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Here's the Transgender Couple Who Had a Bengali 'rainbow' Wedding

The world's changing and it's becoming more open to calls for love is love. And this Bengali wedding is enough proof why!

Image Courtesy: Vagabomb

Shankhnaad, please! When love is love, then that's enough to make history! West Bengal saw its first transgender wedding, where the couple had both originally belonged to different sexes and undergone a sex-change operation to adhere to the selves they identified with.

A Transgender Bengali Marriage

Image Courtesy: Vagabomb

Meet the Bengali Nabo Badhu, Tista Das, 38 who decided to get married to her long-time beau, groom Dipan Chakravarthy, 40 in a traditional Bengali wedding ceremony. The two had been together for nearly a decade before they took the step. And like the recent acceptance of gay weddings in India, this union has also brought much cause for celebration.

Let's explore why this couple's happy union is so important for you to know about and celebrate.

1. Mainstreaming the third gender

In India, the third gender has been one which has survived as outsiders, forever looking in, but rarely finding the acceptance that they deserve. Traditionally, they have been kept out of the workforce, away from homes and families and were often reduced to begging, petty crimes and prostitution to survive.

And then, the Supreme Court accepted the third gender officially from 2014, causing people to find a sure footing on government rolls and records. Getting accepted into society is the next step forward. A transgender wedding, especially where both partners identified as third gender persons is a big step in this direction.

2. A bond of love and liberty

Image Courtesy: Vagabomb

The story of Tista Das and Dipan Chakravarthy is the story of two entwined souls, who knew they were meant to be together. Tista, born as Susanto, had

Tista Das (38) who was originally born as Susanto and groom Dipan Chakravarthy (40), born as Dipannita have been challenging gender stereotypes, first by choosing another gender identity for themselves and then by choosing each other.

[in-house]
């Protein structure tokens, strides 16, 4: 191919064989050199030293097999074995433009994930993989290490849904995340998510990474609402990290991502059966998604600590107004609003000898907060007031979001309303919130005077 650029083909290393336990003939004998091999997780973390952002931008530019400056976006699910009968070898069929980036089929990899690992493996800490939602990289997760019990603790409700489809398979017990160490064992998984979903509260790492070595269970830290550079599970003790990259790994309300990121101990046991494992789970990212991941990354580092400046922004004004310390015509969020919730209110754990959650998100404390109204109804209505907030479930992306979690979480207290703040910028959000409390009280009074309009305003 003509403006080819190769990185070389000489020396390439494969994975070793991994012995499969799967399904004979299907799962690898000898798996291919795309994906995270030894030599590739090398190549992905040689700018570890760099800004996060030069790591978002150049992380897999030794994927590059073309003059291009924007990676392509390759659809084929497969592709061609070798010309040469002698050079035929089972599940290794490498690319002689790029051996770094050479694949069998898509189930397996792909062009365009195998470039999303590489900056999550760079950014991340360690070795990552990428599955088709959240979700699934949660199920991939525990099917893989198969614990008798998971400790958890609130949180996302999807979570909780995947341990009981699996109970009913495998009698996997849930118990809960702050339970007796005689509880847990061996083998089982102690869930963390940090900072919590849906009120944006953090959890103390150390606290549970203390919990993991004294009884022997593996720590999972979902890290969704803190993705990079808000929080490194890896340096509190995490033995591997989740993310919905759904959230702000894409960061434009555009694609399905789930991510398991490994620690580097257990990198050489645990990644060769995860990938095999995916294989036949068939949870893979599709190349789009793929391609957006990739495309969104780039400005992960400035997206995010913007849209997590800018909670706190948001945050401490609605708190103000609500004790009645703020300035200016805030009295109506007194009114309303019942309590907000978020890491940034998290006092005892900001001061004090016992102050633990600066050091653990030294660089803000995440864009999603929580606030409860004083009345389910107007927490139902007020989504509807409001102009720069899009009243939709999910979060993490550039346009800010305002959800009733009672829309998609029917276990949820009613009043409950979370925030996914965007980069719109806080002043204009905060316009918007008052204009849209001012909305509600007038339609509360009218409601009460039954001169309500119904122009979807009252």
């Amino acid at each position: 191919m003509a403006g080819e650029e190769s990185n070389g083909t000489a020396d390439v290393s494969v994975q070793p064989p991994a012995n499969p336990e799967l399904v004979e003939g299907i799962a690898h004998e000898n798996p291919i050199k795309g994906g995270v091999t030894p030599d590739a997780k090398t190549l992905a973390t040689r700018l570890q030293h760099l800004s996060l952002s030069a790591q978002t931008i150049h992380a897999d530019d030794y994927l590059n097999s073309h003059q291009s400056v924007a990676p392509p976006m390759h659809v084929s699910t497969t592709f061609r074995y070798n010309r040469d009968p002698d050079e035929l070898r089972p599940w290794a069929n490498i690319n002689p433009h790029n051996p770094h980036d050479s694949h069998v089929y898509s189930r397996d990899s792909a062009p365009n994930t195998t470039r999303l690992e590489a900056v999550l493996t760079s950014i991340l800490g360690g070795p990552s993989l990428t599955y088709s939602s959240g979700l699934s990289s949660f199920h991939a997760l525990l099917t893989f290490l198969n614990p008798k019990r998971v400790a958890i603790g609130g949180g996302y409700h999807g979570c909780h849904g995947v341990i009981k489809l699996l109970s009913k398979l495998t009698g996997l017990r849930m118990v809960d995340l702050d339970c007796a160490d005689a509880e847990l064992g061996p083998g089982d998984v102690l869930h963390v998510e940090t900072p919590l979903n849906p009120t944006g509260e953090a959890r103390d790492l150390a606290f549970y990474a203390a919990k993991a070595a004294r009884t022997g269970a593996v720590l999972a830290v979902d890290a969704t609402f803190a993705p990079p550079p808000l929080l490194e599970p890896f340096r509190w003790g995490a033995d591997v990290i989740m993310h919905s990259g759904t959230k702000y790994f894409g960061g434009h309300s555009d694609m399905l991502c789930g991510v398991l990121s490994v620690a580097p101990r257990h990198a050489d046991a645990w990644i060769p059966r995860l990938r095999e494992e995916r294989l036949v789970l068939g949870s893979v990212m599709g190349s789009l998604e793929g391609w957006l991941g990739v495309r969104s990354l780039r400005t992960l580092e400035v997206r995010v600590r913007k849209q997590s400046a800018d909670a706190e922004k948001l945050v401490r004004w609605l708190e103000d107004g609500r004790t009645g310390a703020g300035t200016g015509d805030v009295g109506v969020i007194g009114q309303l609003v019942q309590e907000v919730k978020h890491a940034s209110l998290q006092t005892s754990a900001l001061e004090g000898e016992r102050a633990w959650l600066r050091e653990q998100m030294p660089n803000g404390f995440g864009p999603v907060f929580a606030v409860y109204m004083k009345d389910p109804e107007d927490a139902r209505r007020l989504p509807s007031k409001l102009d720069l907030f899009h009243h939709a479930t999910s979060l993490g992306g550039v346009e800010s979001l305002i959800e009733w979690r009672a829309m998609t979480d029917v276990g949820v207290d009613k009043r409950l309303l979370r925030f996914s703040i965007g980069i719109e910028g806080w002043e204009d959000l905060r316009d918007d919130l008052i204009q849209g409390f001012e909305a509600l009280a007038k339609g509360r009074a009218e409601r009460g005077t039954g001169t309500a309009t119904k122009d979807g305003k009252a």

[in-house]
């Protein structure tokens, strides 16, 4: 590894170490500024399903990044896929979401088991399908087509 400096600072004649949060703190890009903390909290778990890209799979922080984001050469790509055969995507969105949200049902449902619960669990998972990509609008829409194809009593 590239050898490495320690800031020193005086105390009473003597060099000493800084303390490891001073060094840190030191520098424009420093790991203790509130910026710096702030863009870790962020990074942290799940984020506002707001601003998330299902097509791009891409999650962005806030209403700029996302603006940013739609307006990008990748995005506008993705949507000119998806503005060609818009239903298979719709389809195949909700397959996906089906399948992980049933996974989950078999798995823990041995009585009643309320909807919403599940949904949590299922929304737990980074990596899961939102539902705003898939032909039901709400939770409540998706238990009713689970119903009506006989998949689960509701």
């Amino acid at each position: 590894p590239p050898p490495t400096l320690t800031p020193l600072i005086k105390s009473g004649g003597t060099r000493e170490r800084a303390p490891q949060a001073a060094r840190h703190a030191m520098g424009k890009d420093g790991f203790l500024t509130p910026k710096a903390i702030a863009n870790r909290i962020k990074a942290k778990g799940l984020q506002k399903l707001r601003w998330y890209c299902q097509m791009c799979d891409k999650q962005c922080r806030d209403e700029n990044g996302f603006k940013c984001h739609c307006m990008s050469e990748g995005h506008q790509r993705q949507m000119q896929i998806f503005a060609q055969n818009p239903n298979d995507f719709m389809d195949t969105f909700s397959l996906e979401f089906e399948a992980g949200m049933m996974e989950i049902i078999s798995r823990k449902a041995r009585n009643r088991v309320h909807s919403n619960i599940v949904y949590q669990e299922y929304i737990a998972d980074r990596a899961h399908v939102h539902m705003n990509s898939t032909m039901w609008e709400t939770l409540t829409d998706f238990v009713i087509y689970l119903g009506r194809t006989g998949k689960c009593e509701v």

In a video byte that Tista, who is also a gender activist, gave to AFP news, she called her wedding to Dipan a bond of love and a bond of liberty. “I always believed love has no gender and Dipan and I have proved it. We are feeling awesome actually. We are out of the gender box and we love to be an exception."

She explained that this bond of being 'outside the box' has also helped them gain a sense of solidarity with each other.

Meanwhile, Dipan, who only had eyes for her stood in support. "I am extremely lucky to have Tista as my wife. This is the best day of my life", he said to the interviewer.

3. A touch of old and new

Tista, the blushing, dusky Bengali bride brought a sense of her roots in her absolutely on-point bridal look and attire. From the Shaka Pola to golden bridal jewellery, the authentic Banarasi, red wedding saree and the Topor Mukut, Shringaar and nail art, she wore it all with equal grace.

It also added a facet to the identity of the first transsexual woman from Kolkata who had applied for and received a voter ID card, after the 2014 judgement. Indeed, her Biye enveloped a sense of both the old and the new, showing a way forward for the community in India.

Her mother was part of the festivities, indicating acceptance, though Dipan's family were not at the affair. That's the distance that the community needs to cover in terms of universal acceptance for themselves - within the personal and the societal space.

4. Under the rainbow and above it

Image Courtesy: Vagabomb

Dipan and Tista's wedding was pitched as a 'Rainbow wedding' by the couple themselves, courtesy a glittering pink and purple callout board at the indoor wedding venue.

Visuals from the day had the couple coyly interact with each other, amid photo flashes, in the presence of the media, friends and an assorted collection of transgender activists from across the board, owing to Tipta's own inclination towards activism. When news of the wedding went viral, it also led to a deluge of messages in support of the couple and for the community at large.

So, how would this journey on the rainbow help out more gay and transgender couples? The message lies in the example. In our interaction with Parag Mehta and Vaibhav Jain, the two had shared that the reason they had consistently gone (and stayed) public about their gay Indian wedding was because it gave strength to many others who were in similar circumstances. It gave potential couples the belief that love and living with love was possible.

This transgender wedding will be a similar example too.

We at WeddingWire also hold ourselves to the belief that love is love and should be accepted as such, without any reservation to caste, class, gender or form. We celebrate the fact that we live in a country where now these possibilities are publically taking roots and forms.

Have more to add to our insights for this wedding? Then let us know about them in the comments section below.